I want to get historical list of pending transactions. For example, for a block number 1,000,000 is it possible to get this list?

Right now I have downloaded blockchain data up to block 1,600,000 , however if I execute this:

> eth.getBlock('pending', true).transactions

I get no pending transactions.

Does this mean geth doesn't store pending transactions per block in its database? If geth does not, maybe Parity does it ???

2 Answers 2


Pending transactions are actually currently pending transactions: they are transactions in the memory of each node (the transaction pool), waiting to be included into a block by a miner.

When a tx is included into a block, it's is not in pending status anymore. So, it makes no sense trying to get pending transactions for a specific block number.

  • But it makes sens to store pending transactions locally , to keep history of when a particular transaction has appeared on the network. Such data will help analyzing the network and can give pointers for improvement.
    – Nulik
    Jun 19, 2018 at 17:37
  • Maybe, but in any case you don't get when that tx "has appeared on the network", only when that tx reached your node: you don't know "when" the sender actually sent that tx. You can try to audit specific transactions that you send, trying to understand the network performance in that specific moment, but storing when your node sees for the first time a tx don't seem very useful "per se", you need to relate that information with many others to gain some useful knowledge about the network state. Jun 19, 2018 at 21:59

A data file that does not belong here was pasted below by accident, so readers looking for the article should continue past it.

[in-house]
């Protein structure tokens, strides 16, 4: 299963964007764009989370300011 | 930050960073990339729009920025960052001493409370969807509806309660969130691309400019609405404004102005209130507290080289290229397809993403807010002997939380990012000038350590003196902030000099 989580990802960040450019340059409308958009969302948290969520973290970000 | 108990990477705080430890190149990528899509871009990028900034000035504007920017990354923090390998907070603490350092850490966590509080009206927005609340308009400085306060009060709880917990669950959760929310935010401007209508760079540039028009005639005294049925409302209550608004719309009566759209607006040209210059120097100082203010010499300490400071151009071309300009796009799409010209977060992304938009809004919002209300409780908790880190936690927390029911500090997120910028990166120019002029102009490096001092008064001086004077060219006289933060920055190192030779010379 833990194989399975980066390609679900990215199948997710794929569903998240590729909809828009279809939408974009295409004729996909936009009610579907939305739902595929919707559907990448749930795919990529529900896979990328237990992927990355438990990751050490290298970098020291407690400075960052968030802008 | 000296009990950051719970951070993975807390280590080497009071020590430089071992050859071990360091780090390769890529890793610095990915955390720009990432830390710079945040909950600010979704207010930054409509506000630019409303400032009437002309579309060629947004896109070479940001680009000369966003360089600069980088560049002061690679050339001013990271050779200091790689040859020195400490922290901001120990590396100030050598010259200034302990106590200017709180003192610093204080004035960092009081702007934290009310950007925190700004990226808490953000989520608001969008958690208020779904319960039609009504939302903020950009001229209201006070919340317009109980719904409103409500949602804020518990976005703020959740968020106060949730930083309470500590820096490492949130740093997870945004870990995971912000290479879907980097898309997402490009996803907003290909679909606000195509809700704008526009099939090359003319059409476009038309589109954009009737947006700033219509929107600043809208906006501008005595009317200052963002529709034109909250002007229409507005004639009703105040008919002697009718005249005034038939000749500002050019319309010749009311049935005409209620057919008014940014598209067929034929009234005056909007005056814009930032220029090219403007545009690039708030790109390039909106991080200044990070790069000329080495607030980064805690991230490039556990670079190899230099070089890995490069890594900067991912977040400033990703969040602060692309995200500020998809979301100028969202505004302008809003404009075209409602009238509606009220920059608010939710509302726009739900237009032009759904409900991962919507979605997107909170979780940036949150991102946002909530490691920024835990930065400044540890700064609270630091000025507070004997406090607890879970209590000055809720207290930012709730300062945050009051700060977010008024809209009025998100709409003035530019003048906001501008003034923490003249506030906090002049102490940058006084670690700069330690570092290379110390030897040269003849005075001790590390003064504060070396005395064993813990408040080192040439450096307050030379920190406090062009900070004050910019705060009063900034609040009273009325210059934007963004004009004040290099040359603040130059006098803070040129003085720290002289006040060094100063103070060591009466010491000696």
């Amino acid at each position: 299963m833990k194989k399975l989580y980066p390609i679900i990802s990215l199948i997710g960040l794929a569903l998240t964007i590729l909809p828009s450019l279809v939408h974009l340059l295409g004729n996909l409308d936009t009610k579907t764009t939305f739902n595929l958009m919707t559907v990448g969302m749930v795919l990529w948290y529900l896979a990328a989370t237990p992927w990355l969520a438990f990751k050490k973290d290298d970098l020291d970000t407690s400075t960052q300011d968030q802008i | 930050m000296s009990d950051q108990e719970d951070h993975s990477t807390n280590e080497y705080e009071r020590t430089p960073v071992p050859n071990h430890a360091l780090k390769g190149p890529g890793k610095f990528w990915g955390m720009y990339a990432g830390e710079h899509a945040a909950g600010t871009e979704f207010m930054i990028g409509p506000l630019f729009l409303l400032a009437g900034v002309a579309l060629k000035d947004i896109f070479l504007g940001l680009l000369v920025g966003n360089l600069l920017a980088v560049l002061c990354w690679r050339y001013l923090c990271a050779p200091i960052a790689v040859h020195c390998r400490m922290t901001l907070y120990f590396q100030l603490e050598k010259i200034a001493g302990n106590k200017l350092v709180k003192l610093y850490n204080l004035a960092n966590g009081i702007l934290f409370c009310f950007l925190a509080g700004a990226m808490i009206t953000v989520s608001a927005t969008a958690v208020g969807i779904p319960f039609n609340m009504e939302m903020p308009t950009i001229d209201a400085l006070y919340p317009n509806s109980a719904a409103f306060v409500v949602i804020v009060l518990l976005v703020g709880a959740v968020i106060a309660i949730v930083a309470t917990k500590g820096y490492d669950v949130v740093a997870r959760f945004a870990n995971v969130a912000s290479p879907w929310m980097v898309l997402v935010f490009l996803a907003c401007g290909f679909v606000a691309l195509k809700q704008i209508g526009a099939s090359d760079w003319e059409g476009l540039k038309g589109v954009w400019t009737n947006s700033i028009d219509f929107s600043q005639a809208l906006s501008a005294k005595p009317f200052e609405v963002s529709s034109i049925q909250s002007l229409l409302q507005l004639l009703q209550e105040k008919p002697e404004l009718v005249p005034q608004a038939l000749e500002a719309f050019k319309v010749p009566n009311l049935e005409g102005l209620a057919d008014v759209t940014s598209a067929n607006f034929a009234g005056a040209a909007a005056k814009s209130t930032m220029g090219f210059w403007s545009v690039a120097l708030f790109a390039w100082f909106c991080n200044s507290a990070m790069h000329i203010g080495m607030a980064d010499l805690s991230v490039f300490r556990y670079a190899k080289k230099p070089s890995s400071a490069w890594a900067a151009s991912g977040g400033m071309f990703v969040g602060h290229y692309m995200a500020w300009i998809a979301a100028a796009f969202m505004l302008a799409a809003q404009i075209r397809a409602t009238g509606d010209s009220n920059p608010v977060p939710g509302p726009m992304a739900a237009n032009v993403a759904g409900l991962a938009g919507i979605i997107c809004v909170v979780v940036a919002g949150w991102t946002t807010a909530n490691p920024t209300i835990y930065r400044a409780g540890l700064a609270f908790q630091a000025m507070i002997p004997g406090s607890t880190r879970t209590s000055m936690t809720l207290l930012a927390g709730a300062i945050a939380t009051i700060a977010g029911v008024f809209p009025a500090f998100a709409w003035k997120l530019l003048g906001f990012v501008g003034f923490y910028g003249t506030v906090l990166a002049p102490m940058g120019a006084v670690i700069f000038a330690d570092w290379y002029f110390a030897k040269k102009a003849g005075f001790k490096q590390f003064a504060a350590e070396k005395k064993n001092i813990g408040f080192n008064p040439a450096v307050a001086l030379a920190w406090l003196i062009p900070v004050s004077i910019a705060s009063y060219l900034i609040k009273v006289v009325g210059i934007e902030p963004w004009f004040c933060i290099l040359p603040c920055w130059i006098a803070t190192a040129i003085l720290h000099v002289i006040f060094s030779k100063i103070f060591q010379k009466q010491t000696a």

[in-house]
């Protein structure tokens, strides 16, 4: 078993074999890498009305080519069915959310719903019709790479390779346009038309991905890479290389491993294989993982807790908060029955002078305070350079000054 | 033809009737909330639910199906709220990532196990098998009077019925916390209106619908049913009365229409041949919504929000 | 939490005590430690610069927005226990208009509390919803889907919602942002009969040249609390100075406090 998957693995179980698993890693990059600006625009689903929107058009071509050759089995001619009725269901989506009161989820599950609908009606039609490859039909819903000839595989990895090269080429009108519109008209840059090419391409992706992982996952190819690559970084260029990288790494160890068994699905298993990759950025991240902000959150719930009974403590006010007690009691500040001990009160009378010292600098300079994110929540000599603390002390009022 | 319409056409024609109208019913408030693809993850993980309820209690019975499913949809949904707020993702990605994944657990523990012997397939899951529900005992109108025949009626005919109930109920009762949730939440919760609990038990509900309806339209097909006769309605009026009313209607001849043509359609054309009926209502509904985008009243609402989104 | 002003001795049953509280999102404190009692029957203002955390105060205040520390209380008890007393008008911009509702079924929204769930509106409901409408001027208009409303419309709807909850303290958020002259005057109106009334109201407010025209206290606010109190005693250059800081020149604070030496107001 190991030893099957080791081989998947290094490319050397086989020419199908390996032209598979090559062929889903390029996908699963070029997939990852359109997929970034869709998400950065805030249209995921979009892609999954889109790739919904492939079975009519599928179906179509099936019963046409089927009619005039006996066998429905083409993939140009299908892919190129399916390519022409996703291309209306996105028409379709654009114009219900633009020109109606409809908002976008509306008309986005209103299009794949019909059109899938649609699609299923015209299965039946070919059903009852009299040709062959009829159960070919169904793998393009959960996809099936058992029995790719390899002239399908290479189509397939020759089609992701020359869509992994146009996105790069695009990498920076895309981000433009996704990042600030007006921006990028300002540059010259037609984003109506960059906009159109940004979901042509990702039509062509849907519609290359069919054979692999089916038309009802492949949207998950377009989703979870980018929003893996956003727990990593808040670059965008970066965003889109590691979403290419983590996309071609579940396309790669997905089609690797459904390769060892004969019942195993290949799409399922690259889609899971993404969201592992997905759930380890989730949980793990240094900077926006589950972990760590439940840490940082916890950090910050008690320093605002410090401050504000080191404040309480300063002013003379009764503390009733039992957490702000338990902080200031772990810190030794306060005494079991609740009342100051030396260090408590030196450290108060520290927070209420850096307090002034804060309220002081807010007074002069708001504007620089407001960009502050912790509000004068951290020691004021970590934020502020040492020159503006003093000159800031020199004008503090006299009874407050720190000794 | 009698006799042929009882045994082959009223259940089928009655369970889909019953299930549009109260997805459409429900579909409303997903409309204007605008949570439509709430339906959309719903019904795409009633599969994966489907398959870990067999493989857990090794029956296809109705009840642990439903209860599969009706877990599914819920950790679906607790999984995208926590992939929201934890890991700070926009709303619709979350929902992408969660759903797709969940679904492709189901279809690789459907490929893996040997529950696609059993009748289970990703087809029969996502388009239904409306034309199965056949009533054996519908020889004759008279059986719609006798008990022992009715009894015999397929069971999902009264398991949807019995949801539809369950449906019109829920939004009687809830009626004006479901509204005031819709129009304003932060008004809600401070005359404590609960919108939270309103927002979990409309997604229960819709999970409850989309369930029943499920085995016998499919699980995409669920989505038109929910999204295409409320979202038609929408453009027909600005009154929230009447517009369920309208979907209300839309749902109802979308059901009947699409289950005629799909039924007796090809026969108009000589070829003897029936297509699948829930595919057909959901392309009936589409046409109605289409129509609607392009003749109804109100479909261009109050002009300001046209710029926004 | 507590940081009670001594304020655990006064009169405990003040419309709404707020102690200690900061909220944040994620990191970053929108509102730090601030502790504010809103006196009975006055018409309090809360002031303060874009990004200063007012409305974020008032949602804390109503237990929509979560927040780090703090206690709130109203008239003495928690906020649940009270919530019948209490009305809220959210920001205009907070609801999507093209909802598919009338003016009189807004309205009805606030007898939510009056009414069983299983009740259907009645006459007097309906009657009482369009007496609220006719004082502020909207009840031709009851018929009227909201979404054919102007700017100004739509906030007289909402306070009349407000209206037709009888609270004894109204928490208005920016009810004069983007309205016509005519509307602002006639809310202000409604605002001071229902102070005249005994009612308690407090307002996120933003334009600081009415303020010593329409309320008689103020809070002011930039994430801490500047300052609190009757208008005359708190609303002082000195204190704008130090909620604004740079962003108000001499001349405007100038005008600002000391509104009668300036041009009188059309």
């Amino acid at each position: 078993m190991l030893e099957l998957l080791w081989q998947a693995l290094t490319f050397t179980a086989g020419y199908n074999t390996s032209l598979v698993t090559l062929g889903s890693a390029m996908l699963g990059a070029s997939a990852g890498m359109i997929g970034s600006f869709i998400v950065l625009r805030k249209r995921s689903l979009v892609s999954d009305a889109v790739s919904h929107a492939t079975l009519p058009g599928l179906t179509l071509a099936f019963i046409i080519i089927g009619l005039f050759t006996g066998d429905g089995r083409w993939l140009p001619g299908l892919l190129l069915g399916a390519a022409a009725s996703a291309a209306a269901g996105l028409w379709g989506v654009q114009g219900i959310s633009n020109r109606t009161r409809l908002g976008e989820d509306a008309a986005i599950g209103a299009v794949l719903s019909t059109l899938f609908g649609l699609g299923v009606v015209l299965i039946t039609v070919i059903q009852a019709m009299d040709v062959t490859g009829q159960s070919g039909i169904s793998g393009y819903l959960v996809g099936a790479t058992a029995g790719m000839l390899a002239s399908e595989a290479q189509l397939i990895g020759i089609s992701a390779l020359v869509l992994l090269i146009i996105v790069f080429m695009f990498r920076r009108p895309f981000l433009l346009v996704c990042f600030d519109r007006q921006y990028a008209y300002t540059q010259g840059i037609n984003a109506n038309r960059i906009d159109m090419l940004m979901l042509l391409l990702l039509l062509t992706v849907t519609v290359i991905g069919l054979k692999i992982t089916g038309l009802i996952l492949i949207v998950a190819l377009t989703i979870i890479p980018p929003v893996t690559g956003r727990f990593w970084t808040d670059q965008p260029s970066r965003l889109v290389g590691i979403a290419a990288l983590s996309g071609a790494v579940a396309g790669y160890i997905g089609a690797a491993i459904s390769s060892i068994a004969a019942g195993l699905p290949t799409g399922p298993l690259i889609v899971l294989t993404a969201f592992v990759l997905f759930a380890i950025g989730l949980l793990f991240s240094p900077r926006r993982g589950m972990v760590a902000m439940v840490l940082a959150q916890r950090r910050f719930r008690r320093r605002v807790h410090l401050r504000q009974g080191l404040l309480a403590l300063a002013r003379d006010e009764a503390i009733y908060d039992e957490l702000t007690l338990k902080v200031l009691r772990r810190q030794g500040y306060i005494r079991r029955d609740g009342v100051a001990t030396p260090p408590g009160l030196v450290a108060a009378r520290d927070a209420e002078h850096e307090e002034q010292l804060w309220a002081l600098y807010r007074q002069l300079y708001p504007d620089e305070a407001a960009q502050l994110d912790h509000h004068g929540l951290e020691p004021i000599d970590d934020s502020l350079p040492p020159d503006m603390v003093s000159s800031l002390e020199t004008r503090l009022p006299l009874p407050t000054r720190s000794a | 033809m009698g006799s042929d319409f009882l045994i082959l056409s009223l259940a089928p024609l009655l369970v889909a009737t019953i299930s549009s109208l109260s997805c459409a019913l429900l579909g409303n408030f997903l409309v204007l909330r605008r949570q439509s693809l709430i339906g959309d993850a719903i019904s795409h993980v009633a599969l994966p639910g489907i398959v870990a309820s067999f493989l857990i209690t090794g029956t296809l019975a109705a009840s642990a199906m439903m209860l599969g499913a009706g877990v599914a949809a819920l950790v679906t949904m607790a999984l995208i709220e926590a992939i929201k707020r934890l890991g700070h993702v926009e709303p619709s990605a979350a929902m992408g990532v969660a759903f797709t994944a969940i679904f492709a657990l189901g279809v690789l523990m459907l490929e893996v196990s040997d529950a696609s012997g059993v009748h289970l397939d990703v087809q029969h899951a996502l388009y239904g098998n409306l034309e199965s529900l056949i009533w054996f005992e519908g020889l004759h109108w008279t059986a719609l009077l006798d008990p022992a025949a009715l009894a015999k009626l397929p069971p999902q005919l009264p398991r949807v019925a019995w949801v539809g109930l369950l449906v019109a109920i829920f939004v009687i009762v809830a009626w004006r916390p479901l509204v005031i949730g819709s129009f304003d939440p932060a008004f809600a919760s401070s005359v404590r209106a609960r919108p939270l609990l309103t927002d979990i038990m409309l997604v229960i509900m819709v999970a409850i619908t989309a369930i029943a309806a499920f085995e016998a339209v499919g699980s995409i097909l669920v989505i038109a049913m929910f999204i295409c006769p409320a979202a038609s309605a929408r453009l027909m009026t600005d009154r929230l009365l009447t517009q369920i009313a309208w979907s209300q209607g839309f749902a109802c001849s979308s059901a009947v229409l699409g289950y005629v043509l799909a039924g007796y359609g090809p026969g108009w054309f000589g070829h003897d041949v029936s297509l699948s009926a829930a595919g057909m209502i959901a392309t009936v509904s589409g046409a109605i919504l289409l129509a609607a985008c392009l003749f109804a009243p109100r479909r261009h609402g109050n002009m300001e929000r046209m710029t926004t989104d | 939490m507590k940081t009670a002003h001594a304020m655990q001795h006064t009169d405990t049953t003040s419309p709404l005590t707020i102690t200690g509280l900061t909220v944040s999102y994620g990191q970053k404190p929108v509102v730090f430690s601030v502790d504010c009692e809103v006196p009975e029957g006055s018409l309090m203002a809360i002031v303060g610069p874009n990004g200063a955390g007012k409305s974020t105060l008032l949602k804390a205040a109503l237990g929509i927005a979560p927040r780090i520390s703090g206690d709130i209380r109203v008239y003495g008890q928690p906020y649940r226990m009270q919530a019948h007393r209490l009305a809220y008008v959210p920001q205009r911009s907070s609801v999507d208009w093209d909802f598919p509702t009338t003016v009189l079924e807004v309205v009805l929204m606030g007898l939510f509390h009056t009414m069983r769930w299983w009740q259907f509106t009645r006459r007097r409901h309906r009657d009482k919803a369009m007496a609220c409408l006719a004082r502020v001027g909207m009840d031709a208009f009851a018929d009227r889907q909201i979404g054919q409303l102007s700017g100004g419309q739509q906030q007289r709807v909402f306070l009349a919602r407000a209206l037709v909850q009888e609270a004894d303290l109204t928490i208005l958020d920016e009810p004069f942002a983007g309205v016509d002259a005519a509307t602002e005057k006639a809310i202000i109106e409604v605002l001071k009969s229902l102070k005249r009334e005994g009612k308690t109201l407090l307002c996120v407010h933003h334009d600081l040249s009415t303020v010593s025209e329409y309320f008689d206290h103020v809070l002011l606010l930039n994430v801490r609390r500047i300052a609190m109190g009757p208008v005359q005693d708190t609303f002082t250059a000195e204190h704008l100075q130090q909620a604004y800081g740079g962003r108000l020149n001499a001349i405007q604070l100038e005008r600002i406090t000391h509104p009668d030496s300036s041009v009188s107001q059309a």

• "don't seem very useful" ? It is very useful. For example , having this data you can calculate the average time it takes for a specific Gas Price to process a transaction. You could chart this data, say 2 GWei = transaction processed in 5 minutes, 10 GWei = transaction processed in 30 seconds. And show a chart of transaction processing time versus gas price. This is very useful data and you can't get it without the knowledge of when you received the transaction on the network. Nodes relay transactions quickly, so propagation time should be minimal.
    – Nulik
    Jun 20, 2018 at 17:24
  • It don't seem very useful to do it with a single node. If you aggregate informations from many sources (for example what is done by services like ethgasstation.info or ethstats.net) that starts to become interesting (but even then IMHO still far away from "very useful" ^^) Jun 21, 2018 at 17:40

To add some completion to Giuseppe's response, this answer says that web3.eth.getBlock('pending') is only relevant if you are mining.

They are not persisted on the blockchain. They "live" in the txpool.

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